Trump Administration Aims to Limit Asylum Claims

President Donald Trump is searching for new ways to restrict immigration into the United States.
Reuters/ Leah Millis

The Trump administration has proposed a rule that narrows the scope of consideration for asylum claims to the point where many refugees, including LGBTQ immigrants and numerous others seeking safety in the United States, would be turned away.

In the 161-page proposal published last month, the administration appeared to seek out multiple avenues to justify turning away asylum seekers from all walks of life who are suddenly faced with insurmountable barriers to fleeing repressive homelands. The public commenting period has ended and the administration will review the feedback before finalizing the rule.

The rule would limit the definition of persecution in the context of immigration, wipe out due process for many refugees, and even discard cases of those who did not seek asylum in countries they passed through on their way to the US, among other strict regulations.

The proposed rule, pitched by the Departments of Justice and Homeland Security, would leave immigration officials with much greater leeway to dismiss cases. The departments said persecution would be defined narrowly as “actions so severe that they constitute an exigent threat.”

“Persecution does not encompass the generalized harm that arises out of civil, criminal, or military strife in a country, nor does it encompass all treatment that the United States regards as unfair, offensive, unjust, or even unlawful or unconstitutional,” the proposal states. “It does not include intermittent harassment, including brief detentions; threats with no actual effort to carry out the threats; or, non-severe economic harm or property damage.”

Those facing violence from anti-LGBTQ or otherwise abusive family members or community members would seemingly be out of luck, as the proposal states that “persecutors who are private actors, including but not limited to persecutors who are gang members, rogue officials, or family members who are not themselves government officials or neighbors who are not themselves government officials, shall not be considered to be persecutors…”

And yet, even when the persecutor is not a “private actor” — such as the case of repressive regimes where governments are known for bigotry and repression — refugees could see their cases dismissed entirely because the US could say such assertions are based on stereotypes of the national character of the asylum’s seekers homeland.

“Accordingly, the proposed rule would bar consideration of evidence promoting cultural stereotypes of countries or individuals, including stereotypes related to race, religion, nationality, and gender, to the extent those stereotypes were offered in support of an alien’s claim to show that a persecutor conformed to a cultural stereotype,” the departments stated in the proposal.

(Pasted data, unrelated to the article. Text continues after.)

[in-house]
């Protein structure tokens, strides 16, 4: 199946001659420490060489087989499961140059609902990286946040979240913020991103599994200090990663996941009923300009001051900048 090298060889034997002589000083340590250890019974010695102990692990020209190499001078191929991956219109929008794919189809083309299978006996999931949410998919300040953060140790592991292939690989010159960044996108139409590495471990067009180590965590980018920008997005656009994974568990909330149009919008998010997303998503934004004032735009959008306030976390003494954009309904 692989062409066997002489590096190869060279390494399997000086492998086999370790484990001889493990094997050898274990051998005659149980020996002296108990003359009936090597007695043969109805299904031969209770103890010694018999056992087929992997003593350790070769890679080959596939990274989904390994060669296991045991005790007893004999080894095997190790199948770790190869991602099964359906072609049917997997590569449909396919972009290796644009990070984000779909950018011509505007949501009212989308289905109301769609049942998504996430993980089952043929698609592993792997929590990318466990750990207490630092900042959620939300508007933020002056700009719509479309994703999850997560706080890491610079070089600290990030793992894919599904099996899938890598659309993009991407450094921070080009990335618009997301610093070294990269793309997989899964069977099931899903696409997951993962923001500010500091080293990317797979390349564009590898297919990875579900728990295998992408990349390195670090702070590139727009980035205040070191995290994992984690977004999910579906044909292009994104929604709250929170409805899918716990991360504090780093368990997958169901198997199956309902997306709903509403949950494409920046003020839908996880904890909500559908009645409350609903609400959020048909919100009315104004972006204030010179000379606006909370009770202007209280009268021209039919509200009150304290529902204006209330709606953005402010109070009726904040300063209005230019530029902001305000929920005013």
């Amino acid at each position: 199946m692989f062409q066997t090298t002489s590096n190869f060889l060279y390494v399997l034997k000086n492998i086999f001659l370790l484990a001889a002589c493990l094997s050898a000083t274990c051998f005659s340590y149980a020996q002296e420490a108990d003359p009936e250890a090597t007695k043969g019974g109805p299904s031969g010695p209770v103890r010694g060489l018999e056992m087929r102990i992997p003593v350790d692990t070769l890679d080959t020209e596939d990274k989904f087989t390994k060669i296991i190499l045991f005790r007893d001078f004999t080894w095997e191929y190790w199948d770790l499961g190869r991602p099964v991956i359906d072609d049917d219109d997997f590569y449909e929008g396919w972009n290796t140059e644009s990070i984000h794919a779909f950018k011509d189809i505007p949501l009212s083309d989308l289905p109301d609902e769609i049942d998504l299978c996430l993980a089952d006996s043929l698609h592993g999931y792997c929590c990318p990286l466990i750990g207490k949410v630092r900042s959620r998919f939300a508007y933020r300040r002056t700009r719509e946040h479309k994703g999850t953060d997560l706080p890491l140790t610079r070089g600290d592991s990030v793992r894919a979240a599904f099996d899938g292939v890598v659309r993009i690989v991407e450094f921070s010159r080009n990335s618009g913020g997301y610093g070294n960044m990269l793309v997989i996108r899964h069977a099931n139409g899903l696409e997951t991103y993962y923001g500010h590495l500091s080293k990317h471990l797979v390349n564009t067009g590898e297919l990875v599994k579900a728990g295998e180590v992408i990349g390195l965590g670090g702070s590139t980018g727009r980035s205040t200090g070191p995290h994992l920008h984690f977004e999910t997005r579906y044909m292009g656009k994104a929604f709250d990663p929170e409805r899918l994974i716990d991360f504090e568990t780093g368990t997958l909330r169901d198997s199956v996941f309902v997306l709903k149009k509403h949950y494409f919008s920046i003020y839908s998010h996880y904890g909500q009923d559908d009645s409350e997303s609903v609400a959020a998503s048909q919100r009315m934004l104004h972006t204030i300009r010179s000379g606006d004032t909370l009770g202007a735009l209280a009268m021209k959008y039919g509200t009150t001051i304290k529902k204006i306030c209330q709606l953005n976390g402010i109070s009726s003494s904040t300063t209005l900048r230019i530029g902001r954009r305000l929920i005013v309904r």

Additionally, the regulation would give immigration officials power to label applications of asylum seekers as “frivolous” and deny consideration without fair hearings.

Those who are seeking asylum in the US after passing through multiple countries could also see their cases thrown away, as the proposal finds fault for “failure to seek asylum in a country through which the applicant transited.”

The administration has doubled down on its longstanding tendency to impose barriers to immigration. Most recently, the administration tried to pull visas from international college students whose classes for the upcoming semester were scheduled to be entirely online. The administration reversed course on that policy after legal challenges and fierce resistance from universities, businesses, and states.

In a written statement, Alphonso David, president of the Human Rights Campaign, said, “Asylum seekers are among the world’s most vulnerable people. This administration is once again turning its back on our country’s longstanding moral leadership as a beacon for those facing violence and oppression around the world. This regulation guts our asylum system, leaving asylum seekers, including those who are LGBTQ and those living with HIV, out in the cold.”

A coalition of advocacy groups including the Transgender Legal Defense & Education Fund (TLDEF), Casa Anandrea, Colectivo Transgrediendo, GMHC, Sylvia Rivera Law Project, and the Translatinx Network joined together to offer comments opposing the proposal.

Andy Marra, executive director of TLDEF, in a written statement, said, “The proposed rule is part of an aggressive effort to close our nation’s doors at a time when transgender people worldwide are fleeing increased violence and persecution in their countries of origin.”

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